we need to respect the way the people in scotland voted. in many other structures around the world that are unions of nations, federal structures, if you took seriously the notion of a union of nations theresa may is describing, each constituent part would have a say. the constitutional choices made in the us would require a majority of the us would require a majority of the states, not just the us would require a majority of the states, notjust an absolute majority. even within the eu, the every other member state of the european union will have a chance to ratify the deal negotiated by the uk government scotland did not elect on the brexit arrangement scotland did not choose, negotiated with an eu institutions scotland is no longer represented on and every other member state will have a say. why should the future of scotland be determined by literally everybody else in europe except the people who
3:10 pm
live here? thank you very much. let's cross to westminster and speak to our chief political correspondent, vicki young. we will hear a lot of this? certainly. many will say the debate that was not held in the referendum itself, that is what we are hearing now, and as theresa may heads towards wednesday, the triggering of article 50 after these months of waiting, she will be focused on what deal she can get. lots of people chipping in with ideas. she will get a lot of advice and she had some today from the labour party who set out six rules they say they will judge her by. keir starmer there are exit spokesman saying the crucial one is that he thinks there should be the exact same benefits the uk has as a country now in the single market and customs union. that could be tricky, given that theresa may has made it clear the uk will leave the single market. this is what he
3:11 pm
said about that. once a small minority in the conservative party, the brexiteers are now in office and in power. this ideologically driven approach to brexit would be disastrous and divisive. and it would stand as a roadblock to continued cooperation in the important fields of technology, research, medicine, security, science, art and culture. the prime minister needs to face down these brexiteers. 0n the other side of the argument ukip and their leader paul nuttall, he laid out six rules, very different, as you can imagine. he says ukip will be the guard dogs of brexit. they have had a difficult couple of days with their only mp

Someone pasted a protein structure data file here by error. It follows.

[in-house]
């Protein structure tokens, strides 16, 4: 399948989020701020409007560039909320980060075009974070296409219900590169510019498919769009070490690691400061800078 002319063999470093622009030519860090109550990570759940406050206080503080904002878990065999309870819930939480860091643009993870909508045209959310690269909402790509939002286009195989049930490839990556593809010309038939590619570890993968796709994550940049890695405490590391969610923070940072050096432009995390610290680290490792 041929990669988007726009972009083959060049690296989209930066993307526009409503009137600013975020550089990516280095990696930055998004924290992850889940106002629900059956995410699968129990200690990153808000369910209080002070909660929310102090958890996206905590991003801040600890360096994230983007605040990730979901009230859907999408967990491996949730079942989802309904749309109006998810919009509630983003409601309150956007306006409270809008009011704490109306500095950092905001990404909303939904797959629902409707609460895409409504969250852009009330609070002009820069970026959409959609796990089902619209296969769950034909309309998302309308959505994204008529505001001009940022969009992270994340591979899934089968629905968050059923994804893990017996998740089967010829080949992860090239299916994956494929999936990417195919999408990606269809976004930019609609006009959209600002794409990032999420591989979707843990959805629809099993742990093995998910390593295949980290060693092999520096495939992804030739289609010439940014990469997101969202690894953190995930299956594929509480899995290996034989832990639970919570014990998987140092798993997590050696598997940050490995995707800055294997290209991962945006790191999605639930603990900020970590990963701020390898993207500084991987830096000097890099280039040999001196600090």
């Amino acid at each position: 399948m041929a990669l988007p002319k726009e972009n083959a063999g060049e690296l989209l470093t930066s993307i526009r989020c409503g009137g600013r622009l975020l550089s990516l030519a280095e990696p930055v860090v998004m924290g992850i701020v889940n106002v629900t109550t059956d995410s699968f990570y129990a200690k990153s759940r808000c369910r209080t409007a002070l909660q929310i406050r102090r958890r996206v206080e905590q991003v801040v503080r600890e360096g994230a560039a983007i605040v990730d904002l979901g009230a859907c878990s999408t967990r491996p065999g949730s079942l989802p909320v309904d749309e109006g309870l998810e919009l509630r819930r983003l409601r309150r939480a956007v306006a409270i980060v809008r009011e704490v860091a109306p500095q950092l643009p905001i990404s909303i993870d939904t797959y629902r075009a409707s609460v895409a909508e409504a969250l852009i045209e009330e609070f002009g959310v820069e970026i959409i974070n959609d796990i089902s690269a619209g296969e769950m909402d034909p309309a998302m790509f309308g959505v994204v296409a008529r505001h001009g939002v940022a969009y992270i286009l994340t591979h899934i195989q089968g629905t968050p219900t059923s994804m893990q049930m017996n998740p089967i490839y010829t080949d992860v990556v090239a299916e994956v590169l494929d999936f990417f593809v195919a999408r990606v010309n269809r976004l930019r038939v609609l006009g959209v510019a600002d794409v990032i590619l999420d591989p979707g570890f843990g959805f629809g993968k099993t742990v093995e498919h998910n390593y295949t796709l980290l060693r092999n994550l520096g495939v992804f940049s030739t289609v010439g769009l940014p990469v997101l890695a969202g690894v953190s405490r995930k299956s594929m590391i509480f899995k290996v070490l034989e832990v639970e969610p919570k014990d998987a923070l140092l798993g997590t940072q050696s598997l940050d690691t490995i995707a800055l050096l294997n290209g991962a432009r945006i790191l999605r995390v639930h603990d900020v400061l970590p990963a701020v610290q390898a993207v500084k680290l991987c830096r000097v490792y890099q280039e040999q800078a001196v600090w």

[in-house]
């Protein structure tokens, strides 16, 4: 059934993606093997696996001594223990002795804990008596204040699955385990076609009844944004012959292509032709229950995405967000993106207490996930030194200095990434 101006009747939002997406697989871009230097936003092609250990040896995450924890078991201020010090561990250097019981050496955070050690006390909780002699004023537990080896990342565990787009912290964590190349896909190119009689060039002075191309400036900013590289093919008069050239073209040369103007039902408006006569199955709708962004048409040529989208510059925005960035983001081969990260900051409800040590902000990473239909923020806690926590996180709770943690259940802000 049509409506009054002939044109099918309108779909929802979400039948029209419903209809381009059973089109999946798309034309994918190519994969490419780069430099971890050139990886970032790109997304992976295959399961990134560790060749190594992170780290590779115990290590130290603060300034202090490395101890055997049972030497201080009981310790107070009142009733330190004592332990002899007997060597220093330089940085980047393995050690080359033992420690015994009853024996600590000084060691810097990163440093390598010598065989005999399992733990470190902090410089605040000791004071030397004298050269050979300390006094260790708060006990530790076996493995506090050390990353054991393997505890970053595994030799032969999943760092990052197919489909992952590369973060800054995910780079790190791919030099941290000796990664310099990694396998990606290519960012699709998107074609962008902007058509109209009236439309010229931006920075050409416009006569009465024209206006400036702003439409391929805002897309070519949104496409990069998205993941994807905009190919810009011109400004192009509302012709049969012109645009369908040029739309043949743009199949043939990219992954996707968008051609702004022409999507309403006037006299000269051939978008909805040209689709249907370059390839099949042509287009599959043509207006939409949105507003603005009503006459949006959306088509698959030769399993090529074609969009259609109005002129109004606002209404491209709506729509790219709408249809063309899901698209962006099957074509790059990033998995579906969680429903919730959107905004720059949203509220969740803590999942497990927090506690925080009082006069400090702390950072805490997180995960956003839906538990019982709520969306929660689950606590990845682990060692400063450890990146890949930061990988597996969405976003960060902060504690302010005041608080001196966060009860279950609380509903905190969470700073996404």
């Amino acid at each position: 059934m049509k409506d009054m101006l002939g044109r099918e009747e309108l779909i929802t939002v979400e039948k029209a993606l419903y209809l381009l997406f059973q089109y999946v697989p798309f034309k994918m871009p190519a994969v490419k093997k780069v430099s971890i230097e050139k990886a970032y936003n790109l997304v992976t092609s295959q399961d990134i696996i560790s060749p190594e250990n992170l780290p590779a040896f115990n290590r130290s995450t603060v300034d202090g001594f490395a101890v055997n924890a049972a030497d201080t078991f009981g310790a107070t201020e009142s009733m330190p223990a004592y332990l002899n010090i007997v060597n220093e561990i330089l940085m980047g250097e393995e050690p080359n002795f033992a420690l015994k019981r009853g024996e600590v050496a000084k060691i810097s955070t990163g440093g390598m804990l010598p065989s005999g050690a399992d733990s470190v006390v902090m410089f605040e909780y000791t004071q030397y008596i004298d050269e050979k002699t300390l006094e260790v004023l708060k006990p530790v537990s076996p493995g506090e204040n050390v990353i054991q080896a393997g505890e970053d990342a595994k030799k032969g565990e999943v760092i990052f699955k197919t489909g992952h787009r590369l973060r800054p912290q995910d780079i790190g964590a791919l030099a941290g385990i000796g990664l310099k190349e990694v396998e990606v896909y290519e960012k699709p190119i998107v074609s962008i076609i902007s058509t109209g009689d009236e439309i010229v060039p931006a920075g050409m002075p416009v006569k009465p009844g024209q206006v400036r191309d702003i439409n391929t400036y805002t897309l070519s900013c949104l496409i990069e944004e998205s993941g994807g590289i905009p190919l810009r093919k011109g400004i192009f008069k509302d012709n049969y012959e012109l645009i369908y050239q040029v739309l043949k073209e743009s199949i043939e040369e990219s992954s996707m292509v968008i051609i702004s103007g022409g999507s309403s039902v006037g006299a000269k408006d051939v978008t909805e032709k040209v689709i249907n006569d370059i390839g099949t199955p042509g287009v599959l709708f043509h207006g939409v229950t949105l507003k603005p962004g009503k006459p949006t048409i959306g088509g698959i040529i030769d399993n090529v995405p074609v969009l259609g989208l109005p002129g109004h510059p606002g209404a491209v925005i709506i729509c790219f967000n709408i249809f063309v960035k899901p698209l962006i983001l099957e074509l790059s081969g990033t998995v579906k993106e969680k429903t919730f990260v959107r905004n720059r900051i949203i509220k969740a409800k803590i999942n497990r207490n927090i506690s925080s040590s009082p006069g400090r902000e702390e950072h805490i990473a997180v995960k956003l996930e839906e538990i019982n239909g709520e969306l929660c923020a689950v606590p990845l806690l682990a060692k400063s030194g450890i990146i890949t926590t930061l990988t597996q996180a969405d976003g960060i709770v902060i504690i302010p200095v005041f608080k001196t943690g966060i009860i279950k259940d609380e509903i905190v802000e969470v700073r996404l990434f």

3:12 pm
douglas carswell deciding to become an independent mp in the commons. paul nuttall is saying they do not need the presence in the commons to hold the government to account. he said brexit should be done by 2019 and that the uk must not hand over any more cash in the next couple of yea rs any more cash in the next couple of years all once we have left and he said there must be control of immigration. we wish mrs may well in her negotiations. she must know and understand ukip will be there, as the guard dogs of brexit, to ensure that the people are not betrayed, to ensure there is no bartering, to ensure there is no bartering, to ensure there is no bartering, to ensure there is no backsliding. we will be there to ensure that brexit really does mean exit. after all the talking, the arguments, the only talking, the arguments, the only talking that matters, the negotiations that will get under way
3:13 pm
in the next couple of weeks and all sides will keep a close eye on it and those in the european commission saying they will be open about what they are asking for. we will have to see if the uk government is the same but this commentary on what theresa may is up to is sure to continue. thanks. and all this week here on the bbc news channel we'll be putting your questions to our bbc editors on the triggering of article 50. today at 5:30, we'll be speaking to our economics kamal ahmed. to our economics editor kamal ahmed. you can get in touch via twitter using the hashtag bbc ask this, or text your questions to 61124. you can email us as well at askthis@bbc.co.uk. the family of kurt cochran — the american tourist who was killed in last week's attack in westminster, have said he would not have borne any ill will towards his attacker. he and his wife melissa were on holiday in london to celebrate their 25th wedding anniversary when they were struck on westminster bridge by a car driven by khalid masood. the bbc has learned that police believe the car was travelling at up to 76 miles per hour